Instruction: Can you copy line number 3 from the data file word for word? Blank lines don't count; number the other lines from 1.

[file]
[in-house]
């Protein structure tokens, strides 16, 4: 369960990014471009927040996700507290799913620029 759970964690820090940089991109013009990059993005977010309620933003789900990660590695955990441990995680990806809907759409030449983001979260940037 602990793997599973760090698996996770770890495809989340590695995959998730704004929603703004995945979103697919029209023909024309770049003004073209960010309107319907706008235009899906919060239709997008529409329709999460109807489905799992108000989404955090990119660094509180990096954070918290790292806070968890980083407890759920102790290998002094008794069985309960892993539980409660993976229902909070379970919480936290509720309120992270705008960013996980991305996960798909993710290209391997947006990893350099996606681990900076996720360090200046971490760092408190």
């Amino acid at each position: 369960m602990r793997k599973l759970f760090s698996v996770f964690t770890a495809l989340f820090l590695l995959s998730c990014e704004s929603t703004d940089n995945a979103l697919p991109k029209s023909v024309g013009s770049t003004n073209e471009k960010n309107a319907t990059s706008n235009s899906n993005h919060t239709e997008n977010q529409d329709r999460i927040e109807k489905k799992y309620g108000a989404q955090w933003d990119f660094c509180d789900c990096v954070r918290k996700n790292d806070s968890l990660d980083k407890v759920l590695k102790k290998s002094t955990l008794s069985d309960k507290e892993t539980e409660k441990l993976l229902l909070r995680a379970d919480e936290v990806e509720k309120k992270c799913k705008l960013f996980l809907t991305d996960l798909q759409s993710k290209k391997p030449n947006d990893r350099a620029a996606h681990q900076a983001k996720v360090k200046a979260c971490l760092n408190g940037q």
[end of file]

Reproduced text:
């Amino acid at each position: 369960m602990r793997k599973l759970f760090s698996v996770f964690t770890a495809l989340f820090l590695l995959s998730c990014e704004s929603t703004d940089n995945a979103l697919p991109k029209s023909v024309g013009s770049t003004n073209e471009k960010n309107a319907t990059s706008n235009s899906n993005h919060t239709e997008n977010q529409d329709r999460i927040e109807k489905k799992y309620g108000a989404q955090w933003d990119f660094c509180d789900c990096v954070r918290k996700n790292d806070s968890l990660d980083k407890v759920l590695k102790k290998s002094t955990l008794s069985d309960k507290e892993t539980e409660k441990l993976l229902l909070r995680a379970d919480e936290v990806e509720k309120k992270c799913k705008l960013f996980l809907t991305d996960l798909q759409s993710k290209k391997p030449n947006d990893r350099a620029a996606h681990q900076a983001k996720v360090k200046a979260c971490l760092n408190g940037q």